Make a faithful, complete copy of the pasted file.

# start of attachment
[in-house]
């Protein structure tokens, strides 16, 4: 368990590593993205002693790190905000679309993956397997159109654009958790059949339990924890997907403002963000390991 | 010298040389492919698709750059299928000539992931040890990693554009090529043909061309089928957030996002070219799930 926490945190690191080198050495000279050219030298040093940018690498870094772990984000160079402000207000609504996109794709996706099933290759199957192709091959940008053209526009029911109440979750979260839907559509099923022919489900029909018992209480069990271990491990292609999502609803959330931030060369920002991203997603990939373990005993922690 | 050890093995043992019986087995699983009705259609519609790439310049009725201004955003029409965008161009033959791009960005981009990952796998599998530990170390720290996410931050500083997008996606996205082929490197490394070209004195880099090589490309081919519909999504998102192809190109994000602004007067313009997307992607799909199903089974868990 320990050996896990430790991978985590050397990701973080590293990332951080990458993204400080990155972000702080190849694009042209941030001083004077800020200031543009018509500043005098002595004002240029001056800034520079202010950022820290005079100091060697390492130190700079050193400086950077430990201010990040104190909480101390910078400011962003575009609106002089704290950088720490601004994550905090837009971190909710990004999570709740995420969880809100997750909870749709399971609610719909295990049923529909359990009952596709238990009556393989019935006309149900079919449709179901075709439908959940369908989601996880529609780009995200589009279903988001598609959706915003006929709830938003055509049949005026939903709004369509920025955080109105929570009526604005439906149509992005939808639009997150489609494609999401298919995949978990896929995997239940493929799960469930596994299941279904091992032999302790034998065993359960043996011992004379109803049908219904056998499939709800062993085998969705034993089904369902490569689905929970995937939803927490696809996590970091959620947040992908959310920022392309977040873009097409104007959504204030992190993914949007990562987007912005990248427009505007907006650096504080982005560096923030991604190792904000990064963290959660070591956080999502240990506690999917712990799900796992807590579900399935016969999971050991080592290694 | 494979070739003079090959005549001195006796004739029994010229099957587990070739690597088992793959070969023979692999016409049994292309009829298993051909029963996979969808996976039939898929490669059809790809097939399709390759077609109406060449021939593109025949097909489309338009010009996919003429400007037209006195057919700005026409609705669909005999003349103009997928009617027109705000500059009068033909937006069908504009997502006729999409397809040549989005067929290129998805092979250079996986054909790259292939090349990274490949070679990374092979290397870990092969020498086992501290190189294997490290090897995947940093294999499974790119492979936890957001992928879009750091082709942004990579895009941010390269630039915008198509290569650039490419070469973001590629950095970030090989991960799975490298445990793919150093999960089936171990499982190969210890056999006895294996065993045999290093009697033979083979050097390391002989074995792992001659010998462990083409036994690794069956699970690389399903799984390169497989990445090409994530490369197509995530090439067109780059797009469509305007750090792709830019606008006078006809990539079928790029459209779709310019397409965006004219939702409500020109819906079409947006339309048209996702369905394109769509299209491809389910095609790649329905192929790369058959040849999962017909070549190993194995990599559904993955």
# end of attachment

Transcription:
[in-house]
């Protein structure tokens, strides 16, 4: 368990590593993205002693790190905000679309993956397997159109654009958790059949339990924890997907403002963000390991 | 010298040389492919698709750059299928000539992931040890990693554009090529043909061309089928957030996002070219799930 926490945190690191080198050495000279050219030298040093940018690498870094772990984000160079402000207000609504996109794709996706099933290759199957192709091959940008053209526009029911109440979750979260839907559509099923022919489900029909018992209480069990271990491990292609999502609803959330931030060369920002991203997603990939373990005993922690 | 050890093995043992019986087995699983009705259609519609790439310049009725201004955003029409965008161009033959791009960005981009990952796998599998530990170390720290996410931050500083997008996606996205082929490197490394070209004195880099090589490309081919519909999504998102192809190109994000602004007067313009997307992607799909199903089974868990 320990050996896990430790991978985590050397990701973080590293990332951080990458993204400080990155972000702080190849694009042209941030001083004077800020200031543009018509500043005098002595004002240029001056800034520079202010950022820290005079100091060697390492130190700079050193400086950077430990201010990040104190909480101390910078400011962003575009609106002089704290950088720490601004994550905090837009971190909710990004999570709740995420969880809100997750909870749709399971609610719909295990049923529909359990009952596709238990009556393989019935006309149900079919449709179901075709439908959940369908989601996880529609780009995200589009279903988001598609959706915003006929709830938003055509049949005026939903709004369509920025955080109105929570009526604005439906149509992005939808639009997150489609494609999401298919995949978990896929995997239940493929799960469930596994299941279904091992032999302790034998065993359960043996011992004379109803049908219904056998499939709800062993085998969705034993089904369902490569689905929970995937939803927490696809996590970091959620947040992908959310920022392309977040873009097409104007959504204030992190993914949007990562987007912005990248427009505007907006650096504080982005560096923030991604190792904000990064963290959660070591956080999502240990506690999917712990799900796992807590579900399935016969999971050991080592290694 | 494979070739003079090959005549001195006796004739029994010229099957587990070739690597088992793959070969023979692999016409049994292309009829298993051909029963996979969808996976039939898929490669059809790809097939399709390759077609109406060449021939593109025949097909489309338009010009996919003429400007037209006195057919700005026409609705669909005999003349103009997928009617027109705000500059009068033909937006069908504009997502006729999409397809040549989005067929290129998805092979250079996986054909790259292939090349990274490949070679990374092979290397870990092969020498086992501290190189294997490290090897995947940093294999499974790119492979936890957001992928879009750091082709942004990579895009941010390269630039915008198509290569650039490419070469973001590629950095970030090989991960799975490298445990793919150093999960089936171990499982190969210890056999006895294996065993045999290093009697033979083979050097390391002989074995792992001659010998462990083409036994690794069956699970690389399903799984390169497989990445090409994530490369197509995530090439067109780059797009469509305007750090792709830019606008006078006809990539079928790029459209779709310019397409965006004219939702409500020109819906079409947006339309048209996702369905394109769509299209491809389910095609790649329905192929790369058959040849999962017909070549190993194995990599559904993955």